Geothermal heating, in which hot underground water is used to heat a building, and geothermal power, in which steam from very hot underground rock (more than 300 degrees Fahrenheit) is used to drive an electric generator are the natural ways we can get energy, or heat from underground sources. The only problem is these hydrothermal resources are only available in a few geologically favourable areas.
A geothermal heat pump (sometimes called a ground source heat pump) can work anywhere. These systems operate based on the stability of underground temperatures: the ground a few feet below surface has a very stable temperature throughout the year, depending upon location’s annual climate.
A geothermal heat pump uses that available heat in the winter and puts heat back into the ground in the summer. A geothermal system differs from a conventional boiler by its ability to transfer heat instead of the standard method of generating heat. As energy costs continue to rise and pollution concerns grow, geothermal systems may hold a solution to both of these concerns.
They are the fastest growing source of geothermal energy, with about 20 percent annual growth globally.
If you’ve ever touched the tubes on the back of a working refrigerator, you know that it is taking the heat from the inside the fridge and then radiating it to the rest of the kitchen.
A heat pump is like a refrigerator run backwards. It pulls heat from outdoors (as if it were trying to cool the outside) and releases it indoors. In both a fridge and a heat pump, a system of tubes circulates a refrigerant fluid that becomes hot when compressed and cold when expanded.
To heat a home, the hot compressed fluid is typically passed through a heat exchanger that warms the air that feeds into a duct system. This “spent” fluid is then cooled through expansion and brought into contact with a ground source, so it can “recharge” with heat.
Although pumping the fluid requires electricity, a geothermal heat pump is more efficient than any alternative heating system. In fact, current models can produce as much as 4 kilowatts of heat for every 1 kilowatt of electricity. This is because they are not generating heat, but rather moving it from the outside where the average temperature underground is always 15 degrees centigrade.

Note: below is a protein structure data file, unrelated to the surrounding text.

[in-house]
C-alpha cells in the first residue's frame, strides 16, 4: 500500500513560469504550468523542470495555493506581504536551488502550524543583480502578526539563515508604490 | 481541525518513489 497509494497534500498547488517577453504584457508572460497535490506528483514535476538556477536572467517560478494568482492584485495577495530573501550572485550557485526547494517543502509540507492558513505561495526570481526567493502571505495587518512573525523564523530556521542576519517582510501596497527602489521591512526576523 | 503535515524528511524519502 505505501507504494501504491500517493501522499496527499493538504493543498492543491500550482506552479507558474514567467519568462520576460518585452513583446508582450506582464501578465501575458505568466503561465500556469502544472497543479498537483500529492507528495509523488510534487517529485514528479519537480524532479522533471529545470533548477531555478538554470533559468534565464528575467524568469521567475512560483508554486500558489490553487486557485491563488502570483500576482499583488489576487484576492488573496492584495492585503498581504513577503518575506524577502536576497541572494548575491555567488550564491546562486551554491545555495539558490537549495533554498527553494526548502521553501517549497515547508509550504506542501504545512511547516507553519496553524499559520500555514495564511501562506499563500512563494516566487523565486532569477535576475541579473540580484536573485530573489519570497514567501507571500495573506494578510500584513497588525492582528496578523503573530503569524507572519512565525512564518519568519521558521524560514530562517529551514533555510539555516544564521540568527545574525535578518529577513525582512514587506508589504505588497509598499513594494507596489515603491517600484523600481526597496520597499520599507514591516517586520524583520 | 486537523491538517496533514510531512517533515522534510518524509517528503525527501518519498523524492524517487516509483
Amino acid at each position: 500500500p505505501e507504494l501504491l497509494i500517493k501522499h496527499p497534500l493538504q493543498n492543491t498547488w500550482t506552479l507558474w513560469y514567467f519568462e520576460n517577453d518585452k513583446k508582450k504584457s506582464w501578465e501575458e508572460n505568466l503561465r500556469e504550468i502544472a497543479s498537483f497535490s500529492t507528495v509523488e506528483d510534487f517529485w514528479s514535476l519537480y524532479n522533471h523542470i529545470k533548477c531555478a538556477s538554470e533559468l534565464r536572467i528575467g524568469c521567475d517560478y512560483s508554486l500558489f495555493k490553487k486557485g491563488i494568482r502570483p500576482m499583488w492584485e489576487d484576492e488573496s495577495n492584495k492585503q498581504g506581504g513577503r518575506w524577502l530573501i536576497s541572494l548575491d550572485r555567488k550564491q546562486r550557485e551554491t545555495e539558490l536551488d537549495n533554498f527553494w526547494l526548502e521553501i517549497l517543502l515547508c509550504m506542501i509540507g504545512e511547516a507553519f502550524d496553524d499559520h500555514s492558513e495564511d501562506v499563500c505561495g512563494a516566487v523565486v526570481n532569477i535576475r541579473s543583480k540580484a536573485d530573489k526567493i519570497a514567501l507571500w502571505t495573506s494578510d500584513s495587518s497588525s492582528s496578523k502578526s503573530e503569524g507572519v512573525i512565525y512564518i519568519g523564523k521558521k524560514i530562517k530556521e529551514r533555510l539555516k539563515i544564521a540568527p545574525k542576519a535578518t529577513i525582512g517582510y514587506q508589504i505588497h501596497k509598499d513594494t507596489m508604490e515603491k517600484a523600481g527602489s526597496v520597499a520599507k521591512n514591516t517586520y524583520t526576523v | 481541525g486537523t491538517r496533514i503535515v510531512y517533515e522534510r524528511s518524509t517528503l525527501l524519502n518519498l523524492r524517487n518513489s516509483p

And some heat pumps can cool as well as heat a home. A valve controls the direction of the fluid, so that heat can flow in both directions.
Single and Double Loop Systems
In a single loop system, the copper tubing refrigerant loop actually leaves the heat pump appliance cabinet and goes out of the house and under the ground and directly exchanges heat with the ground before returning to the appliance. Hence the name “direct exchange” or DX. Copper loop DX systems are gaining acceptance due to their increased efficiency and lower installation costs but the volume of expensive refrigerant remains high.
In a double loop system, the refrigerant loop exchanges heat with a secondary loop made of plastic pipe containing water and anti-freeze (propylene glycol, denatured alcohol or methanol). After leaving the heat exchanger, the plastic pipe goes out of the house and under the ground before returning, so the water is exchanging heat with the ground. This is known as a water-source system. In principle this need not be pressurized, so inexpensive plastic tubing could be used, but in practice the heat-exchange coil in the appliance requires pressurization to flush out air and to obtain the necessary flow.
The Difference Between Air and Geothermal Heat Pumps
Some people are familiar with heat pumps that exchange heat with the air outside. These sometimes get lukewarm reviews because they do not work well when the temperature drops below freezing — just when you need them the most.
Geothermal heat pumps overcome this problem by exchanging heat with the ground, which maintains a constant temperature between 45 and 70 degrees Fahrenheit, depending on the location.
Different Types of Geothermal Heat Pumps
The most popular type is the vertical geothermal heat pump, in which holes are drilled 150 to 200 feet (45 to 60 meters) below the surface. Pipes installed in these holes circulate water (with a dash of anti-freeze) that brings up heat to warm the refrigerant fluid.
An alternative is the horizontal heat pump, where the water-filled pipes are laid about 6 feet (2m) deep over a wide area. Although less expensive, in hardware terms, they can be more expensive in certain locations due to the amount of land required to heat a moderate-size building.
For those who live near a body of water or who have their own water well, it is possible to use that water directly as the outside heat source.
Geothermal Heat Pump Costs
The biggest drawback for geothermal heat pumps is that their initial cost can be several times that of traditional heating and cooling systems. The installation for a typical house can run from $6,000 to $13,000. But geothermal heat pumps can pay for themselves over time because of reduced utility bills. A homeowner can save 30 to 70 percent on heating and 20 to 50 percent on cooling costs over conventional systems, according to the U.S. Environmental Protection Agency.
Because of this their popularity is growing rapidly. The United States leads the way with close to a million geothermal heat pumps, mostly in the Midwest and East Coast. Another million units can be found throughout Europe and Canada.